Seasonal depression is common in the winter months. Specifically, depression experienced during the winter months, due to a lack of vitamin D and other characteristics, is labeled, Seasonal Affective Disorder, or SAD. But, while people of all ages can experience SAD, depression in seniors can lead to even further, harmful symptoms. Fortunately, there are a few things seniors and their caregivers can do to prepare for the winter months and Seasonal Affective Disorder.
Defining What Seasonal Affective Disorder Is
So, what is SAD, or Seasonal Affective Disorder? Knowing more about this condition and its symptoms can help with identifying if it’s what’s affecting you or a loved one. This way, help can be established and the most negative effects of this condition can be avoided.
Feeling the blues around the holidays and dreary winter months is common. But, if this seasonal sadness persists for an extended period of time, this may hint at SAD being the issue. Seasonal Affective Disorder is characterized by periods of depression that come annually. Typically, this season is winter, but it can very well happen during any other season of the year too. Colder, darker, and shorter days make winter the most common season for individuals to experience symptoms of SAD. But, experiencing trauma and loss during other times of year can also trigger sadness and depression, triggering SAD at other seasons for some.
Essentially, the difference between SAD and other types of depression is that it happens during a specific season. And, that the symptoms of this type of depression are experienced annually during this season.
Getting Help for Seasonal Affective Disorder
Fortunately, if you or a loved one thinks they’re living with Seasonal Affective Disorder, there is help available. And, treatments are successful in helping individuals manage and even reduce symptoms of this disorder.
One of the most commonly prescribed methods of treatment for Seasonal Affective Disorder is medication. Certain antidepressants are effective in helping curb the symptoms of depression, even for people living with seasonal depression. To get these medications, you’ll need to speak with your psychologist or psychiatrist to get a prescription.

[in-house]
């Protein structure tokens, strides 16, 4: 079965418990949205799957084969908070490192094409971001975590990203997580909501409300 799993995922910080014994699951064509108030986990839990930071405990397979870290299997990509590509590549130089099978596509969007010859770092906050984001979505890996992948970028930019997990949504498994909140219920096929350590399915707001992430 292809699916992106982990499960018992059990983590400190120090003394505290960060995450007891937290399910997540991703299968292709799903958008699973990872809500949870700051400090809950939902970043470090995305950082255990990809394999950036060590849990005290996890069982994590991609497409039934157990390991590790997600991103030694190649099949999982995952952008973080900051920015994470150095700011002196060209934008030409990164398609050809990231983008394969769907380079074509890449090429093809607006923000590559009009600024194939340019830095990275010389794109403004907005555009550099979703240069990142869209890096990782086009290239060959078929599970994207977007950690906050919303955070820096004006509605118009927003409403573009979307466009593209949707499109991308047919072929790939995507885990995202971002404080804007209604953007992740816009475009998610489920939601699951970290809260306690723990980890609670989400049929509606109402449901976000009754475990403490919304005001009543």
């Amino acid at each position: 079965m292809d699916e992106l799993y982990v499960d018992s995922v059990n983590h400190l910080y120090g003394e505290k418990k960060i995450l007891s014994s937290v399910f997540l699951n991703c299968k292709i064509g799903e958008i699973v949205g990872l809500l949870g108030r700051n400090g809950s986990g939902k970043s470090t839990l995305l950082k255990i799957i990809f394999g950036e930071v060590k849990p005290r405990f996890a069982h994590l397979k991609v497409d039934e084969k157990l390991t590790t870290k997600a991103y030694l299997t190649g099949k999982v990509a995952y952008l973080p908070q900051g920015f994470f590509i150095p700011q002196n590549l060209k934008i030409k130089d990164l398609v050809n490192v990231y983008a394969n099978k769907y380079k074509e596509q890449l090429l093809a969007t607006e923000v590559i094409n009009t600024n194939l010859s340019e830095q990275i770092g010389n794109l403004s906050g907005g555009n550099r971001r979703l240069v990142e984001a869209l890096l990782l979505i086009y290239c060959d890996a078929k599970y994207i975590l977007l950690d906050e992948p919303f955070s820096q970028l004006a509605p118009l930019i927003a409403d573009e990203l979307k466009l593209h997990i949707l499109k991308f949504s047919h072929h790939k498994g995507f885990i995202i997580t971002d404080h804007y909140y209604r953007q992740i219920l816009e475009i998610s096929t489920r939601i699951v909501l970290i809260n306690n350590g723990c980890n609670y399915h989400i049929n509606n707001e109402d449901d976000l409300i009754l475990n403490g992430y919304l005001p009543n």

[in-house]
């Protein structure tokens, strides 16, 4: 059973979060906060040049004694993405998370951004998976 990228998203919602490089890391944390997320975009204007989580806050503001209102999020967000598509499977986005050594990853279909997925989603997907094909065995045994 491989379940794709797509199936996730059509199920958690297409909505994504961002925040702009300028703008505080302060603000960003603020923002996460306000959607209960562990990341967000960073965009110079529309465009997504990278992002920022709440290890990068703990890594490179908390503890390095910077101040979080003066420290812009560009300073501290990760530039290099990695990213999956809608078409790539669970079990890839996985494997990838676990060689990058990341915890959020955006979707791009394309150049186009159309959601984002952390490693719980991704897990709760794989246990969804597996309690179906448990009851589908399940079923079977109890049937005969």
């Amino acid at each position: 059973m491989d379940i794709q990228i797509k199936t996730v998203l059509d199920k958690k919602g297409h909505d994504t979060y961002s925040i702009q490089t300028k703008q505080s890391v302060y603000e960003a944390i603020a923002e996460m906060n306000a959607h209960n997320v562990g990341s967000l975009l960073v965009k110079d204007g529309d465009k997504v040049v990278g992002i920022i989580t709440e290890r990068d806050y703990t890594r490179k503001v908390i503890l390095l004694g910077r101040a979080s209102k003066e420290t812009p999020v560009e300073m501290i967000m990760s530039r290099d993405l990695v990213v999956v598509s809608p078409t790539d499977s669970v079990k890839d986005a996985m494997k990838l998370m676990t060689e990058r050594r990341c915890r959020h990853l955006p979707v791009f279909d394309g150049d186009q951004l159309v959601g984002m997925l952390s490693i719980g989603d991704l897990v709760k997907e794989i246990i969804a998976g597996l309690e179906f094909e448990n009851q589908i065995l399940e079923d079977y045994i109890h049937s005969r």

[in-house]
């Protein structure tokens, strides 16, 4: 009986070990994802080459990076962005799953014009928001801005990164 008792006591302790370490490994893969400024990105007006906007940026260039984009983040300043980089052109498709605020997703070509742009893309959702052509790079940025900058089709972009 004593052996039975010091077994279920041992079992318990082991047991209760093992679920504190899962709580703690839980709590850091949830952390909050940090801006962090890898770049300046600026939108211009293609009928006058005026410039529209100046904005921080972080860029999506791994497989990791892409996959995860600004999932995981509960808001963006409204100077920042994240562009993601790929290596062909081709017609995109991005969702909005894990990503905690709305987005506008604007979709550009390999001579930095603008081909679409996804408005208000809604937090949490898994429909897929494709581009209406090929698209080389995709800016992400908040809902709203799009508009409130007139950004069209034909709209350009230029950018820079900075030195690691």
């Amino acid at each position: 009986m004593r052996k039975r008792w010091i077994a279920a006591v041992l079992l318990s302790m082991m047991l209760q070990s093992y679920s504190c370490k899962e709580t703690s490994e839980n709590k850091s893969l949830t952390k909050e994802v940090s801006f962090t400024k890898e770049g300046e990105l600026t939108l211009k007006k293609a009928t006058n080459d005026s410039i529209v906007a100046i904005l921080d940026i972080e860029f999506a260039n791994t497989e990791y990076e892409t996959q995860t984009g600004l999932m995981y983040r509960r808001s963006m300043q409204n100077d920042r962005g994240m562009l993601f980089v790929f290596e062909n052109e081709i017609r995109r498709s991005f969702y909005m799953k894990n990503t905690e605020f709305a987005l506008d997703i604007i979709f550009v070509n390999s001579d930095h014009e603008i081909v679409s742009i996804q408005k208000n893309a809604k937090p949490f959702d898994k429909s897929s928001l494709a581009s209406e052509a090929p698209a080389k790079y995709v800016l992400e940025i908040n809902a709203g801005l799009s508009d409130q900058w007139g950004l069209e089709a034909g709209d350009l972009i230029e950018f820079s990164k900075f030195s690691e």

Another common therapy for SAD is light therapy. One reason for the development of SAD is a lack of vitamin D, due to the shorter winter days and less sunlight. This therapy utilizes a lightbox that beams light directly onto the skin, allowing the body to soak up vitamin D. This vitamin is essential for the proper functioning of the neurotransmitters responsible for the management and regulations of emotions.
Help for Depression in Seniors Living With SAD
Often, therapy and medication may not be enough to help a person living with SAD, especially older individuals who may be living at home. That’s where in-home caregivers can come in to help. With in-home care, depression in seniors is manageable with help from:
- medication management and scheduling
- transportation to and from doctor appointments
- helping with daily bathing/hygiene
- assisting with cooking and cleaning
- and more
With in-home care, seniors with SAD have support when they otherwise would be home alone. If you or a senior loved one living at home is living with Seasonal Affective Disorder, an in-home caregiver may be a helpful piece to the puzzle.
Finally, to find out more about in-home caregivers and Florida First Senior Home Care, a referral service that utilizes a network of qualified in-home caregivers, visit our website. Or, give us a call at 561-279-5470.